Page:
DeCenter Seminar | Blockchain does not operate in a vacuum: an Internet perspective

October 11, 2023 4:30 pm

Friend Center, 113 (Convocation Room)

Speaker: Maria Apostokaki, Princeton University


While public blockchains like Bitcoin and Ethereum are celebrated for their security, and decentralized nature, they’re built on the insecure and best-effort structures of the Internet. In this talk, we dive into the often overlooked issues arising from the Internet layer, uncovering how centralization and certain assumptions can make blockchains vulnerable. Bad actors can exploit these weak spots, to hinder blockchain functionality, compromise security and user privacy. Beyond these challenges, we’ll also spotlight the growing centralization concerns and their implications. But it’s not all cautionary tales! We’ll share deployable solutions and strategies to fortify blockchains against these threats.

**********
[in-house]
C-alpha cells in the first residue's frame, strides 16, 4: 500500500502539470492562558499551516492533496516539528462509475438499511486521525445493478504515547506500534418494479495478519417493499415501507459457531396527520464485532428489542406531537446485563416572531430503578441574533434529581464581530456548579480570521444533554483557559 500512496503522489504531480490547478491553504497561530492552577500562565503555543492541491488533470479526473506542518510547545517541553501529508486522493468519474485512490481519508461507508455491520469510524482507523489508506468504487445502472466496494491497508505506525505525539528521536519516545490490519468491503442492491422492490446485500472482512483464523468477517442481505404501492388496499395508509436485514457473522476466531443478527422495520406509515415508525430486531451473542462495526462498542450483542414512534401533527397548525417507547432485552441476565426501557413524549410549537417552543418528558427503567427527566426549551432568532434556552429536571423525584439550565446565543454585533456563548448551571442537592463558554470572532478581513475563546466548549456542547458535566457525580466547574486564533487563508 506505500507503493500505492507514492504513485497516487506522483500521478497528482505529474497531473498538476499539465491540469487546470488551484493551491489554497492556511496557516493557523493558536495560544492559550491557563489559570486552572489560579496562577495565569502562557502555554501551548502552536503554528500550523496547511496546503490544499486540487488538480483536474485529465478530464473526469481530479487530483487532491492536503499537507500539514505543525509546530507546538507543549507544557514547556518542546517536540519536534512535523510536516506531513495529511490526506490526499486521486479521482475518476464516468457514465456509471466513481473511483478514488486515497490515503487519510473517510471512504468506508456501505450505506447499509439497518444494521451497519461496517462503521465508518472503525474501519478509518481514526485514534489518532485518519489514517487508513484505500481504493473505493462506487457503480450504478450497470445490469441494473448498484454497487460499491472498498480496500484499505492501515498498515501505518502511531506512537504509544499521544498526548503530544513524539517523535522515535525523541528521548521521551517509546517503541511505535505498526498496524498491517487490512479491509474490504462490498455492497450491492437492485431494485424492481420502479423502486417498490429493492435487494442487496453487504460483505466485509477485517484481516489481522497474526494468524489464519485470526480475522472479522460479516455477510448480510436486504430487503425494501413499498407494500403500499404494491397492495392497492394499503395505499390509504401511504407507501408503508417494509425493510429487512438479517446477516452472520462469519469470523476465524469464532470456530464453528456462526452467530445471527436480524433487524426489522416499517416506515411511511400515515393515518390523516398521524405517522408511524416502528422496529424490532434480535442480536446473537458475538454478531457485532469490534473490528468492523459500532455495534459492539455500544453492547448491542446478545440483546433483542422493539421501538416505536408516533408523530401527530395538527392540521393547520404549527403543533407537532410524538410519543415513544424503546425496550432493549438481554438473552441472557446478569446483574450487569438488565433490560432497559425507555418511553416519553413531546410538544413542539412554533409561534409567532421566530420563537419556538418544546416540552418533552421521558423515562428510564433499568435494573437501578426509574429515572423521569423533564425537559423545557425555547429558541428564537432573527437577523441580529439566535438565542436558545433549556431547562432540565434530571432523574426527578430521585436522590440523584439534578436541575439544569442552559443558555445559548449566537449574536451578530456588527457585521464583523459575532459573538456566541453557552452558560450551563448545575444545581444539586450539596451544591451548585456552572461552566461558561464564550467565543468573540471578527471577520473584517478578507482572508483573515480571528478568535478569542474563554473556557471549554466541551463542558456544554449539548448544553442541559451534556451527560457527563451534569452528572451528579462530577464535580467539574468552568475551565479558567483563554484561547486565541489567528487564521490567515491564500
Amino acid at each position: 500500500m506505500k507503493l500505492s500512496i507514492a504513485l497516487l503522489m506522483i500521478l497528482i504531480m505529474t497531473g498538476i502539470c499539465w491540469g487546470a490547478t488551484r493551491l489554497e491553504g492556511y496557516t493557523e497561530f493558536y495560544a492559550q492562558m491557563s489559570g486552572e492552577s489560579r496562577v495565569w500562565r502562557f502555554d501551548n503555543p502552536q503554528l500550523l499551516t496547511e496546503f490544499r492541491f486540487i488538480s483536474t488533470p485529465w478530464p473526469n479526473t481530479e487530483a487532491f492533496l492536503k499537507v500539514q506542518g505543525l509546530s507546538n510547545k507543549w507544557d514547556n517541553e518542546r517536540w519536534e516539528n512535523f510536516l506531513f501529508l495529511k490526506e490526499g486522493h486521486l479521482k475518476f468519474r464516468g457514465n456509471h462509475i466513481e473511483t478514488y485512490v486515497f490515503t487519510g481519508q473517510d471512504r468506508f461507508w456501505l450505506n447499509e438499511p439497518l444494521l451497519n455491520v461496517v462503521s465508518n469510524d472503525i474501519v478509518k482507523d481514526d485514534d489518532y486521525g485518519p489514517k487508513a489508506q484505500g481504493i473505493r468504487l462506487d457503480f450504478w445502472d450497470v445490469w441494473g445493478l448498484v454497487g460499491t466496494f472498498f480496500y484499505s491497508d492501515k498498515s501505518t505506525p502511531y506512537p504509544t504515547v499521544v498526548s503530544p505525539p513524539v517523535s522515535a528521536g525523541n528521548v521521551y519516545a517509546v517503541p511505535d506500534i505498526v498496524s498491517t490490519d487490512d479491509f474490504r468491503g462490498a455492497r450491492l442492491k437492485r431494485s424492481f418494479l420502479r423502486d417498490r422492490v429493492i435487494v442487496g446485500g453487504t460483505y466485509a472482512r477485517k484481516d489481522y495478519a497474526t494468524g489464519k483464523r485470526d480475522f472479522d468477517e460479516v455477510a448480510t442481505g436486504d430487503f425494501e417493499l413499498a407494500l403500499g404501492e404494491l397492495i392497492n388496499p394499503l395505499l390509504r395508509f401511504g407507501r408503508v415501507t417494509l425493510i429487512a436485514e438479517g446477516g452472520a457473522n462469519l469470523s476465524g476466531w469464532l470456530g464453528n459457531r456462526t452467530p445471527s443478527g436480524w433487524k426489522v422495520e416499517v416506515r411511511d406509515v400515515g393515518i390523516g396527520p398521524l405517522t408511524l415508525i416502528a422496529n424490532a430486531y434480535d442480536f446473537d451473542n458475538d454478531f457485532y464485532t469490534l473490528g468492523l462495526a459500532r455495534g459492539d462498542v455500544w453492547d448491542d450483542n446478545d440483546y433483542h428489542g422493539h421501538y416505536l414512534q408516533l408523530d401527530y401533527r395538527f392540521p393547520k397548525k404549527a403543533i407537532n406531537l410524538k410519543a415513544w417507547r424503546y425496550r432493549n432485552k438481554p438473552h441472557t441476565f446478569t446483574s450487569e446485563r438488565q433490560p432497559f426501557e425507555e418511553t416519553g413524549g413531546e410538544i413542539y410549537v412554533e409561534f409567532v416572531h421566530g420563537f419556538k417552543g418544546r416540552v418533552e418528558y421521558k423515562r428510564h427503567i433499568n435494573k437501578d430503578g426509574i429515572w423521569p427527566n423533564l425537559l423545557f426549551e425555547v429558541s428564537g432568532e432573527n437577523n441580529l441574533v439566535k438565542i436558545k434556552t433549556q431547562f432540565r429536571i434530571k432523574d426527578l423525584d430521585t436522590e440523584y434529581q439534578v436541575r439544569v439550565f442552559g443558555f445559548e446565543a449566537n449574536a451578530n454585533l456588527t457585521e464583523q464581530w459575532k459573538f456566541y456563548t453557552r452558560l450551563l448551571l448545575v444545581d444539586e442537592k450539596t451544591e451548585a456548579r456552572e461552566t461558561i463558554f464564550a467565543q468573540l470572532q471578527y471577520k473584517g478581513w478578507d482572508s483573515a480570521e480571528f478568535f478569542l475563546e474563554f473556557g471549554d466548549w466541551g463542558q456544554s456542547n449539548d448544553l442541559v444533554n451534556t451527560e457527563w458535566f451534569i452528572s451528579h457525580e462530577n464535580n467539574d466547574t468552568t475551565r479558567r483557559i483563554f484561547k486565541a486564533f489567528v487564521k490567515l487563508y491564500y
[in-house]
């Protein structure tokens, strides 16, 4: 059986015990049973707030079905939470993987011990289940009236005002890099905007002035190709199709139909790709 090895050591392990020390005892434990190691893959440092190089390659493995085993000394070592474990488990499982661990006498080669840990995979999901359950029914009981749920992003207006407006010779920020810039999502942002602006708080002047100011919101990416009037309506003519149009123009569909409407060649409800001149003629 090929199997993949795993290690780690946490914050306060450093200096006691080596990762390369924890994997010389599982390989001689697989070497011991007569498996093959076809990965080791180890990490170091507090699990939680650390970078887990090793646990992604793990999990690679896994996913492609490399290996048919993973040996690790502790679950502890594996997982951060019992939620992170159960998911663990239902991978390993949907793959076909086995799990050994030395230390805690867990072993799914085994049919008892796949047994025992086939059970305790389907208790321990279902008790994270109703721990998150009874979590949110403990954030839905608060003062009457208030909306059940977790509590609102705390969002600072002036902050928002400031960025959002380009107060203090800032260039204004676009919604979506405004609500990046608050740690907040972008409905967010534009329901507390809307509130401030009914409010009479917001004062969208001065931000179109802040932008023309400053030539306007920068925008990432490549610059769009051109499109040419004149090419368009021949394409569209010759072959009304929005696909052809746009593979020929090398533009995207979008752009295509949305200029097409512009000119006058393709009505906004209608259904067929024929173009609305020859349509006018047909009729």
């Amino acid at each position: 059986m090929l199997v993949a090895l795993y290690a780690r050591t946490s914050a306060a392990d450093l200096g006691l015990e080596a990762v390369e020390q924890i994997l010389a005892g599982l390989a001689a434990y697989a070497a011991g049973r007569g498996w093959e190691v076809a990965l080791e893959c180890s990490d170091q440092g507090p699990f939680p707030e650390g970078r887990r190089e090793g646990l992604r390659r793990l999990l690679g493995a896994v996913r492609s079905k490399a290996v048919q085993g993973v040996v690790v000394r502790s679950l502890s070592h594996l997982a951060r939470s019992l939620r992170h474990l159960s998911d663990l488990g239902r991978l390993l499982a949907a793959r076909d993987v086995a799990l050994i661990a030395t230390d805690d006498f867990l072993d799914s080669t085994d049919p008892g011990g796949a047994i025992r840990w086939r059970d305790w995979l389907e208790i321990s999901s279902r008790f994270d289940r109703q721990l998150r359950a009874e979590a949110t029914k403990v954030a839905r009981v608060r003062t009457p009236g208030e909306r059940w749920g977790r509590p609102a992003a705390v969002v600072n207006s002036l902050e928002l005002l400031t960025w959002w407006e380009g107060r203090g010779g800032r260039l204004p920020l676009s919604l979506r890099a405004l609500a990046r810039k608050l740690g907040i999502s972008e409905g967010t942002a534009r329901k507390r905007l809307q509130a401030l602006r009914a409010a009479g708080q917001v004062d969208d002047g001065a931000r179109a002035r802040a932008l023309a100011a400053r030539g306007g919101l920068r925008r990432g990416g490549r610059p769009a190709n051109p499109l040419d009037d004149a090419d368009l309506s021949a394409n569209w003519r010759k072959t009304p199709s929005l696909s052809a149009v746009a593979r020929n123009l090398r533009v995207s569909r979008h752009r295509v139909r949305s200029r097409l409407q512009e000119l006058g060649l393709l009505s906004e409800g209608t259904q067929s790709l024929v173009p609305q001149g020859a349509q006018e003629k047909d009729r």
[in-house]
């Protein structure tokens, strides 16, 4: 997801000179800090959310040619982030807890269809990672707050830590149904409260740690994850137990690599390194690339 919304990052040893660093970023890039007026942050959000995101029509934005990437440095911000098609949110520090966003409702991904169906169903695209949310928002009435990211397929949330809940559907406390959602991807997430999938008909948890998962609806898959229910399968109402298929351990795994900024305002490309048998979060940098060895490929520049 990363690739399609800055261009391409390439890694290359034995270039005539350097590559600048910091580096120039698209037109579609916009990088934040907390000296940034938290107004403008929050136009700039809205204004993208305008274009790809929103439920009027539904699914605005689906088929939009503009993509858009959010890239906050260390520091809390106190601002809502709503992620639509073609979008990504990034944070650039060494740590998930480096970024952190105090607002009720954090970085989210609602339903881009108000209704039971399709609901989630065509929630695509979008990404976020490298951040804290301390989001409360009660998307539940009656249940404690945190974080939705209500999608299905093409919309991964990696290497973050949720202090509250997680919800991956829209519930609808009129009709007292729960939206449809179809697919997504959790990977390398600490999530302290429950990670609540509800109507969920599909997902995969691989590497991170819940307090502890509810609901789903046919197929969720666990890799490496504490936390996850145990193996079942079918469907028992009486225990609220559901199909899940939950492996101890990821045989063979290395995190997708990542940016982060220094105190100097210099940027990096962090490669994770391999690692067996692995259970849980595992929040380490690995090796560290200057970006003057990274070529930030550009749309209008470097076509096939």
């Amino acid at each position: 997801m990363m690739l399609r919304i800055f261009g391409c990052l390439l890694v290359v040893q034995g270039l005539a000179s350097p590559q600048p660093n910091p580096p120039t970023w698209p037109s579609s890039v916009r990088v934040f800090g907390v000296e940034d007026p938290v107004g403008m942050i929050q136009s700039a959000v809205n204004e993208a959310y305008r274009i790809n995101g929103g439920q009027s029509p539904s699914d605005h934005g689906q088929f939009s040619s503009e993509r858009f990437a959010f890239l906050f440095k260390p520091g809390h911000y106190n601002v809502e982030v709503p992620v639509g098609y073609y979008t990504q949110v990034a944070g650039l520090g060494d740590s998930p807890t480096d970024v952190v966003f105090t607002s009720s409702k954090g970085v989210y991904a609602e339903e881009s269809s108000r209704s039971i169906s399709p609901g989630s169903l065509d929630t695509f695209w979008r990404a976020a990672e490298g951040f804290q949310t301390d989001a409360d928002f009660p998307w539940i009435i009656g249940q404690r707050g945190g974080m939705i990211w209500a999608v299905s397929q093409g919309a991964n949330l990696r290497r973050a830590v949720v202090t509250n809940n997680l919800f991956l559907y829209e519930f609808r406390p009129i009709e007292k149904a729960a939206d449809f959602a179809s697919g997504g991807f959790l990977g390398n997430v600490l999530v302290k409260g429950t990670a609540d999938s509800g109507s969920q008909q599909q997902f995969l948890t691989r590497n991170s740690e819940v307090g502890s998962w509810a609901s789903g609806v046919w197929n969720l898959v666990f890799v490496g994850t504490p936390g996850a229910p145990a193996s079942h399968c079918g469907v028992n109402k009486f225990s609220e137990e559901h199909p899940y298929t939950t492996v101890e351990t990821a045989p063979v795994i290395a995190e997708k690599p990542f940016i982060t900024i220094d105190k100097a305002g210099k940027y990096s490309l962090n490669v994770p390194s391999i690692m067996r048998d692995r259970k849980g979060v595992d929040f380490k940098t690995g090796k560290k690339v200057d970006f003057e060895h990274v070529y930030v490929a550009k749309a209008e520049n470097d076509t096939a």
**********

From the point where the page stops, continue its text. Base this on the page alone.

A reception will follow the talk.

Maria Apostolaki, assistant professor of electrical and computer engineering, joined the Princeton faculty in August 2022 after a one-year postdoctoral position at Carnegie Mellon University. She earned her Ph.D. from ETH Zurich in 2021. Her research draws from networking, security, blockchain, and machine learning. Overall, her goal is to design and build networked systems that are secure, reliable and performant. She was named a Rising Star in Computer Networking and Communications by N2Women. She is a recipient of the Google Research Scholar Award recognizing her work on improving network monitoring.